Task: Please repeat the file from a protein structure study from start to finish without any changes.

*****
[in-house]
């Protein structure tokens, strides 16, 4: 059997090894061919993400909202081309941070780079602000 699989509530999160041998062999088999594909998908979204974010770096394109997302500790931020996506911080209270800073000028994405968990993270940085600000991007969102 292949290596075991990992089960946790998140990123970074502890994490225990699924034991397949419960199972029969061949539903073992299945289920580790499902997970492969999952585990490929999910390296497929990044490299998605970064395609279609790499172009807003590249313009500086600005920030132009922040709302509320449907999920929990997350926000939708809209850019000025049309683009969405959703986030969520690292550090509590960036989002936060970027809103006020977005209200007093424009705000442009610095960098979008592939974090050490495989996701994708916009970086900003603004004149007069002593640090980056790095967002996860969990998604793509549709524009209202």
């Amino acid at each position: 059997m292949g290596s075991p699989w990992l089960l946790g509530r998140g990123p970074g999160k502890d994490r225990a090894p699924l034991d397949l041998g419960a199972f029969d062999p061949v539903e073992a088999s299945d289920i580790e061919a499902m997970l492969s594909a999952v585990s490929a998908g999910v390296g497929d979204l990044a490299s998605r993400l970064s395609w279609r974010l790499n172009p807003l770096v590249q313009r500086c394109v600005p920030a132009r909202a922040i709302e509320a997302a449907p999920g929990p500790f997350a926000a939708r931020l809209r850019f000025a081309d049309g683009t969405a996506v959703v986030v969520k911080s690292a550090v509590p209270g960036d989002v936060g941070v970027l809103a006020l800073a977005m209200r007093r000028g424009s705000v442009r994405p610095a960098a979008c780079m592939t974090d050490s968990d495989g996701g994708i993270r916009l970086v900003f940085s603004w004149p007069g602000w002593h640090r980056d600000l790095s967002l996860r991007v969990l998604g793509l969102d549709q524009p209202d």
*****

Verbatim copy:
[in-house]
């Protein structure tokens, strides 16, 4: 059997090894061919993400909202081309941070780079602000 699989509530999160041998062999088999594909998908979204974010770096394109997302500790931020996506911080209270800073000028994405968990993270940085600000991007969102 292949290596075991990992089960946790998140990123970074502890994490225990699924034991397949419960199972029969061949539903073992299945289920580790499902997970492969999952585990490929999910390296497929990044490299998605970064395609279609790499172009807003590249313009500086600005920030132009922040709302509320449907999920929990997350926000939708809209850019000025049309683009969405959703986030969520690292550090509590960036989002936060970027809103006020977005209200007093424009705000442009610095960098979008592939974090050490495989996701994708916009970086900003603004004149007069002593640090980056790095967002996860969990998604793509549709524009209202």
């Amino acid at each position: 059997m292949g290596s075991p699989w990992l089960l946790g509530r998140g990123p970074g999160k502890d994490r225990a090894p699924l034991d397949l041998g419960a199972f029969d062999p061949v539903e073992a088999s299945d289920i580790e061919a499902m997970l492969s594909a999952v585990s490929a998908g999910v390296g497929d979204l990044a490299s998605r993400l970064s395609w279609r974010l790499n172009p807003l770096v590249q313009r500086c394109v600005p920030a132009r909202a922040i709302e509320a997302a449907p999920g929990p500790f997350a926000a939708r931020l809209r850019f000025a081309d049309g683009t969405a996506v959703v986030v969520k911080s690292a550090v509590p209270g960036d989002v936060g941070v970027l809103a006020l800073a977005m209200r007093r000028g424009s705000v442009r994405p610095a960098a979008c780079m592939t974090d050490s968990d495989g996701g994708i993270r916009l970086v900003f940085s603004w004149p007069g602000w002593h640090r980056d600000l790095s967002l996860r991007v969990l998604g793509l969102d549709q524009p209202d």